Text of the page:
FILIPINA American chef Isa Fabro can now add voice actor to her growing résumé.
Fabro — who creates Filipino-inspired desserts and conceptual pop-ups under IsaMADE — voices Chef Jo in the first episode of “City of Ghosts,” Netflix’s new documentary-style animated series that follows a group of friends from different backgrounds as they interact with ghosts and learn about the rich history of LA’s neighborhoods.
“I’m opening an Asian-inspired eatery here in Boyle Heights, East Los Angeles,” narrates Chef Jo, who dons purple hair in a top bun and round fuchsia glasses. “I’ve been working all over LA, and this is the first time I’m gonna be able to cook my own food in my own place.”
As Chef Jo prepares for the grand opening, strange occurrences start to happen, from the sink turning on by itself to appliances being tossed out. Her friend Mariko (voiced by chef Kuniko Yagi) suggests getting help from the Ghost Club, a group of adolescents led by Boyle Heights resident Zelda (August Nuñez).
The paranormal activity uncovers the neighborhood’s Japanese community and stories of the family who owned the restaurant before Chef Jo. Along the way, the Ghost Club takes viewers inside their meeting place, the LA Central Library in Downtown, and gets a lesson in making gyoza (dumplings).
The first season of “City of Ghosts” features six 20-minute episodes featuring neighborhoods, such as Leimert Park and Koreatown, and groups like the Tongva, the indigenous people of the Los Angeles basin.
Ghosts are presented as traces of storytelling and history, rather than a haunting presence. Though a children’s show, it’s a fun, informative binge watch for Angelenos — and those who want to learn more about the city beyond Hollywood and the stereotypes — of all ages.
“There’s a lot of history out there. There are stories that people don’t know about…in these neighborhoods that are very much a part of LA, that you may just drive through or don’t know about. But they are there to be enjoyed, discovered and experienced,” Fabro told the Asian Journal.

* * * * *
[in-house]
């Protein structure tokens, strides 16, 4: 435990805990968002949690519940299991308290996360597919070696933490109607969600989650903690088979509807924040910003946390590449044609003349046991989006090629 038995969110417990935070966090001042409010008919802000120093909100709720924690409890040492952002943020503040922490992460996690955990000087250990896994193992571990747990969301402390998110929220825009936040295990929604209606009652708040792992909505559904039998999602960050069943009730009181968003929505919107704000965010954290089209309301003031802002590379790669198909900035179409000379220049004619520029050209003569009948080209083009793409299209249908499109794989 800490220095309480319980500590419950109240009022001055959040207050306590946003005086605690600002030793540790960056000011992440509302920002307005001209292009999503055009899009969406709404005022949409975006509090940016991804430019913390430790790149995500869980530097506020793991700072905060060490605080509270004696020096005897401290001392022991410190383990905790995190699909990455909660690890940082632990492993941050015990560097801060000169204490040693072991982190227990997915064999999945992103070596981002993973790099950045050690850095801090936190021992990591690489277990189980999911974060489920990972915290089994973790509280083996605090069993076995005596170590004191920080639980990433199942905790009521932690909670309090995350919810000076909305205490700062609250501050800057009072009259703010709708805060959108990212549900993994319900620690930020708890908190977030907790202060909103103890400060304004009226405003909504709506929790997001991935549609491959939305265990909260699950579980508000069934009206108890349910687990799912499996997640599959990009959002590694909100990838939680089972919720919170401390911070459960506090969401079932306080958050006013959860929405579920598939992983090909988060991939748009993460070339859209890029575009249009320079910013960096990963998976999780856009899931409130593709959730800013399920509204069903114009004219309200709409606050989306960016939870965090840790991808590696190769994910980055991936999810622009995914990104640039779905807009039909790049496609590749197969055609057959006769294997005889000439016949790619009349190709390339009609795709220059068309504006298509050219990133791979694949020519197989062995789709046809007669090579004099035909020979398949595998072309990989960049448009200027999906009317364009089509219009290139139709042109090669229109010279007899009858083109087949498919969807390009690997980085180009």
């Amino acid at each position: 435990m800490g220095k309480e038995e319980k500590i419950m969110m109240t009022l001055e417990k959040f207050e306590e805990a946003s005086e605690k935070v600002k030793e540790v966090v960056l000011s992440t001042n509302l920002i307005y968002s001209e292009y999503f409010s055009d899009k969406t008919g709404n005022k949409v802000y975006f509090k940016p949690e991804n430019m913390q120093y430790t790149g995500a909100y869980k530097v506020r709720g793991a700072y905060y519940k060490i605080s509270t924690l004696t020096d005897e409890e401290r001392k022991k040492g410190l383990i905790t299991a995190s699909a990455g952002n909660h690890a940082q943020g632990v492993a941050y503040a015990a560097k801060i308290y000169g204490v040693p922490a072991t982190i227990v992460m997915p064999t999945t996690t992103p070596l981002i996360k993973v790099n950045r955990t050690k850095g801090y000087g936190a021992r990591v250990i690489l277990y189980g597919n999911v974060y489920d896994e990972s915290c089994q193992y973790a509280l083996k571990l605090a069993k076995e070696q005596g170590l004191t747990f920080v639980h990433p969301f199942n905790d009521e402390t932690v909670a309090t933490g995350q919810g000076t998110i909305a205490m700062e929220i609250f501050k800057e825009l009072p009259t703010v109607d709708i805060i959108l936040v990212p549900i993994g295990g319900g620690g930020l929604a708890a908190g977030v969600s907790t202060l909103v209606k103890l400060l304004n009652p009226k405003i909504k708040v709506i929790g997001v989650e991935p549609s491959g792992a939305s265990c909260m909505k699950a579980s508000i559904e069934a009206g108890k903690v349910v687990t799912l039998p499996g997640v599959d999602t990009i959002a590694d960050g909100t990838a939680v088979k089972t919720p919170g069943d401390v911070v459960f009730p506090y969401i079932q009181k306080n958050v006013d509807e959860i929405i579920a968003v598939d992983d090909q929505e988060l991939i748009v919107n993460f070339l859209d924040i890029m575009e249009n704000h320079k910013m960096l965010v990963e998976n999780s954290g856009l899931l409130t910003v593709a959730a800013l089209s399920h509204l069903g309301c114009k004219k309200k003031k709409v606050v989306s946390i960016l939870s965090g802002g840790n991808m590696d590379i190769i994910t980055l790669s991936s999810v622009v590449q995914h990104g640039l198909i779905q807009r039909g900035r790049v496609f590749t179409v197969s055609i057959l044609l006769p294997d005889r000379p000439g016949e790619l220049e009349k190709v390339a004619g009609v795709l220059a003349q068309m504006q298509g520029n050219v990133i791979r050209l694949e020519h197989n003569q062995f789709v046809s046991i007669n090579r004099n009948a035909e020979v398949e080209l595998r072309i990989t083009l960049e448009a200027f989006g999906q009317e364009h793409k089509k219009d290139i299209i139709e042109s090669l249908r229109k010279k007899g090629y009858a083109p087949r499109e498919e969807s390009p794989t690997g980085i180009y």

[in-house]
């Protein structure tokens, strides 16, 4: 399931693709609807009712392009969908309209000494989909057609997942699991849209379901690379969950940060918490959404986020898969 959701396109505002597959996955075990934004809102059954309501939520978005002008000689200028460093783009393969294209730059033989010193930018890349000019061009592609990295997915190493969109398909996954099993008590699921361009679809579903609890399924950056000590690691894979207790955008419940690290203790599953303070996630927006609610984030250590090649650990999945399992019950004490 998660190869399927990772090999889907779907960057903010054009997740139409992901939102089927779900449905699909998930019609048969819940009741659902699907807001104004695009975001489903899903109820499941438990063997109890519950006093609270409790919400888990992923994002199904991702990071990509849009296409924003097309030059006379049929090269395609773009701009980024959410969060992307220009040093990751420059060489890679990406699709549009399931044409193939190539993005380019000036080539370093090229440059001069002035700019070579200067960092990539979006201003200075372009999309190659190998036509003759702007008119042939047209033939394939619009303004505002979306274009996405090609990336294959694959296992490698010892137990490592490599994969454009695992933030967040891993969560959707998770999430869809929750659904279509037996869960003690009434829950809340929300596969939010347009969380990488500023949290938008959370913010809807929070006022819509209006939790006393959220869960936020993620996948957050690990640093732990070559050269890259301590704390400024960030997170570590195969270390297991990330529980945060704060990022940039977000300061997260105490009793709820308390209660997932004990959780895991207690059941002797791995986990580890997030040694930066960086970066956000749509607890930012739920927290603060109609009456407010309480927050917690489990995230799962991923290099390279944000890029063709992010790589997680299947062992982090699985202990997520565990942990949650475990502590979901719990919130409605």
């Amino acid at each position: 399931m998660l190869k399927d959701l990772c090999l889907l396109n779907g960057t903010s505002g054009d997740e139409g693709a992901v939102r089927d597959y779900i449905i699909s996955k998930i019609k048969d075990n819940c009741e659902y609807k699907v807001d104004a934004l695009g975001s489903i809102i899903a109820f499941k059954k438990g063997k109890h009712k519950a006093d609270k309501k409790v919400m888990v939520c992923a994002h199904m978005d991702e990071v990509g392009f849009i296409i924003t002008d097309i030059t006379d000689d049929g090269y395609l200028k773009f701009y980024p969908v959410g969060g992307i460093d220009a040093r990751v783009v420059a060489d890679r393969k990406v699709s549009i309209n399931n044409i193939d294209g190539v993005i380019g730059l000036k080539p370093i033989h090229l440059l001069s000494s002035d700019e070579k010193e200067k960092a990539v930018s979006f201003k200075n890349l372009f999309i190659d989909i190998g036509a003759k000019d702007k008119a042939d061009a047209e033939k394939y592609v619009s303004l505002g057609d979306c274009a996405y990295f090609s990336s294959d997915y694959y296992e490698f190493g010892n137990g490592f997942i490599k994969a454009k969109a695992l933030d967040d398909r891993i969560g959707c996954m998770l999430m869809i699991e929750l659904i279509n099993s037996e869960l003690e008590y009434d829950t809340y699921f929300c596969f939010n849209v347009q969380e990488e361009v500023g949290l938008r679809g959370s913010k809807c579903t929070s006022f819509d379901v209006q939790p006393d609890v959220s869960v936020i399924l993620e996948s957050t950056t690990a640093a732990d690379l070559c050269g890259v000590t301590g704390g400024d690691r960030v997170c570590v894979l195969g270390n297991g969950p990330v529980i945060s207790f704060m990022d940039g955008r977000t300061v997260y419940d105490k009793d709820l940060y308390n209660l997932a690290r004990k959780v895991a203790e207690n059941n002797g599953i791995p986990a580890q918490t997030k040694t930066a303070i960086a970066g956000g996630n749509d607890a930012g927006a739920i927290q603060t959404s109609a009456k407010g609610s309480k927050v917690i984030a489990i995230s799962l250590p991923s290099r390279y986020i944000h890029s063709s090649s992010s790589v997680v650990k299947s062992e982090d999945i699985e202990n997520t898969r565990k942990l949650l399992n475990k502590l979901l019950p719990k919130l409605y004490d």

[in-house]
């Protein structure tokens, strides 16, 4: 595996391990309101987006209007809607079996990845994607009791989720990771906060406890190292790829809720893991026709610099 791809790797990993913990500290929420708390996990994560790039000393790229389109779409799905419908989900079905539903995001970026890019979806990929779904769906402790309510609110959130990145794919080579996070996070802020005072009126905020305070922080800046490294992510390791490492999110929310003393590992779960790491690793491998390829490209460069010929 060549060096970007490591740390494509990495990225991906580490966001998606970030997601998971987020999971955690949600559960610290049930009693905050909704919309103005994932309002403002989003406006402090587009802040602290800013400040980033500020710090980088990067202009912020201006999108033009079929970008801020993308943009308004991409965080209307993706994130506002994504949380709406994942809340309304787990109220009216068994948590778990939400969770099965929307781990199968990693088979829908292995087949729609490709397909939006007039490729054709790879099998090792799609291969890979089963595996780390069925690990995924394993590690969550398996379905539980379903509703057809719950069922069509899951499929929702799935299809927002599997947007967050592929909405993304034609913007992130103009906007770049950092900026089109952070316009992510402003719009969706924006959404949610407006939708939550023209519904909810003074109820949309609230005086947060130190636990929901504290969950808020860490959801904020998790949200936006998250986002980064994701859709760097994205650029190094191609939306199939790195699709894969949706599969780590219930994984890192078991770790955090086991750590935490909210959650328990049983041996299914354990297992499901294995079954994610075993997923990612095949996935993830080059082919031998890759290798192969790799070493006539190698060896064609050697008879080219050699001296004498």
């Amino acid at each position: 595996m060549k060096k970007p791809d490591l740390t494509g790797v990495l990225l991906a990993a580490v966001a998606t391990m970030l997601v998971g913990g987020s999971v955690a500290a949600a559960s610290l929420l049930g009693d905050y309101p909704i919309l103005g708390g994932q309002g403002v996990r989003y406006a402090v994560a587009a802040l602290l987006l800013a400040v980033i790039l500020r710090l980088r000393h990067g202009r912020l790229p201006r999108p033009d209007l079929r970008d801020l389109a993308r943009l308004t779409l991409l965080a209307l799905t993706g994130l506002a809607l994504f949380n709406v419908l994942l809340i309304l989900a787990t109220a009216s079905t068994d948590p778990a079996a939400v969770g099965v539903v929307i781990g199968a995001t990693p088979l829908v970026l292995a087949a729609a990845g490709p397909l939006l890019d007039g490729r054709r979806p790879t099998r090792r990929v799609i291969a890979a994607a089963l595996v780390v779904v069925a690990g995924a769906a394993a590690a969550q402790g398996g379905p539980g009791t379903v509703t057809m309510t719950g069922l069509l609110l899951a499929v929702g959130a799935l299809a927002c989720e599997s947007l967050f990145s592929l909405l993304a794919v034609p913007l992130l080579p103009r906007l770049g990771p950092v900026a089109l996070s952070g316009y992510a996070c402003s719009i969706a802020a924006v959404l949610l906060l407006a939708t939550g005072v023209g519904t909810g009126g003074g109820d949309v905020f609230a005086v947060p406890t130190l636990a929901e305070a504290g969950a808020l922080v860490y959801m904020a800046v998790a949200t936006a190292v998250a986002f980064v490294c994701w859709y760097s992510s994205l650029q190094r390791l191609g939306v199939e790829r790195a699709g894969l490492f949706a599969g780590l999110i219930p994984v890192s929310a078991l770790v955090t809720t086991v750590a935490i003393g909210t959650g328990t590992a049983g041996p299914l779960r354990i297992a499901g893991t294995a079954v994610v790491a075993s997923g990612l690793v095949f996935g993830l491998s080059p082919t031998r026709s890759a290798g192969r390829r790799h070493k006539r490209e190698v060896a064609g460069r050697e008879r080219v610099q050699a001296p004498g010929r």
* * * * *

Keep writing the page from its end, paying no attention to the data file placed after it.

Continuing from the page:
Fabro was first approached with the project in 2018 and sat down with the show’s creator, Elizabeth Ito, an Emmy Award-winning storyboard artist and writer who’s worked on “Adventure Time” and “Phineas and Ferb.”
During the hours-long conversation, Fabro shared her experiences as a small business owner and a woman of color working at fine-dining restaurants throughout the city.
“From that first interview, they actually took a lot of that and modeled the character of Chef Jo after what I had said,” Fabro said. “They sent me artwork too. There were different character designs of what they thought maybe Chef Jo would look like and it’s definitely me.”
Nearly three years later, Fabro’s mannerisms, facial expressions and back story loosely come to life in Chef Jo.
Fabro, born in Canada to Filipino parents, was raised in LA where she went on to work in the music and film industries in her 20s before attending culinary school and charting a career in food, first on the savory side before pastry.
After a life-changing trip to the Philippines, she ventured off on her own to start IsaMADE, which puts Filipino flavors at the forefront.
Some of her popular pastries include: coconut malas, a hybrid of Hawaiian malasadas and Filipino sweet rice balls carioca; mango royale pie, an icebox cake inspired by crema de fruita; and Food for the Gods, chewy bars comprised of dates and nuts often associated with the Christmas season.
“I really threw myself into [‘City of Ghosts’]. I’m kind of a cartoon character already,” Fabro said. “I love all kinds of creativity and storytelling…I would totally do it again.”
“City of Ghosts,” which premiered on March 5, is now available to stream on Netflix.